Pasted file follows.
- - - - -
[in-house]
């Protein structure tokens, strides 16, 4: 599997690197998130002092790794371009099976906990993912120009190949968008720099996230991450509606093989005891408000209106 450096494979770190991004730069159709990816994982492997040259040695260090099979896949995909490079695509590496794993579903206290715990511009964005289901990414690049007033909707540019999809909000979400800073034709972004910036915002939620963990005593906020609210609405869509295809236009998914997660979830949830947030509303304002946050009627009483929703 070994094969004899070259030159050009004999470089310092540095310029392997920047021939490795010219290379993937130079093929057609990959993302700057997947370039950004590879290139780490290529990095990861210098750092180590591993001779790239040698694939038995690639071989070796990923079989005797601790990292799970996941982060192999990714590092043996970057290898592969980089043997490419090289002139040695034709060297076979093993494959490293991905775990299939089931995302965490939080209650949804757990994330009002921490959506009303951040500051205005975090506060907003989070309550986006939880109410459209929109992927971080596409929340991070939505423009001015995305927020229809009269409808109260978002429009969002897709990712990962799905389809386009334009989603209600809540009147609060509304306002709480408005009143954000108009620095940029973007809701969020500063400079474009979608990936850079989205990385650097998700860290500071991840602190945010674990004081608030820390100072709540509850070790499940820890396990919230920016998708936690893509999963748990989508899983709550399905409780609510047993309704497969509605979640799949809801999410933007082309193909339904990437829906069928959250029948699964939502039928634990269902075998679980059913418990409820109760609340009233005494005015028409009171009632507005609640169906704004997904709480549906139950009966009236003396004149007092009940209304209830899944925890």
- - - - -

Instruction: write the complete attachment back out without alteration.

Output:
[in-house]
């Protein structure tokens, strides 16, 4: 599997690197998130002092790794371009099976906990993912120009190949968008720099996230991450509606093989005891408000209106 450096494979770190991004730069159709990816994982492997040259040695260090099979896949995909490079695509590496794993579903206290715990511009964005289901990414690049007033909707540019999809909000979400800073034709972004910036915002939620963990005593906020609210609405869509295809236009998914997660979830949830947030509303304002946050009627009483929703 070994094969004899070259030159050009004999470089310092540095310029392997920047021939490795010219290379993937130079093929057609990959993302700057997947370039950004590879290139780490290529990095990861210098750092180590591993001779790239040698694939038995690639071989070796990923079989005797601790990292799970996941982060192999990714590092043996970057290898592969980089043997490419090289002139040695034709060297076979093993494959490293991905775990299939089931995302965490939080209650949804757990994330009002921490959506009303951040500051205005975090506060907003989070309550986006939880109410459209929109992927971080596409929340991070939505423009001015995305927020229809009269409808109260978002429009969002897709990712990962799905389809386009334009989603209600809540009147609060509304306002709480408005009143954000108009620095940029973007809701969020500063400079474009979608990936850079989205990385650097998700860290500071991840602190945010674990004081608030820390100072709540509850070790499940820890396990919230920016998708936690893509999963748990989508899983709550399905409780609510047993309704497969509605979640799949809801999410933007082309193909339904990437829906069928959250029948699964939502039928634990269902075998679980059913418990409820109760609340009233005494005015028409009171009632507005609640169906704004997904709480549906139950009966009236003396004149007092009940209304209830899944925890």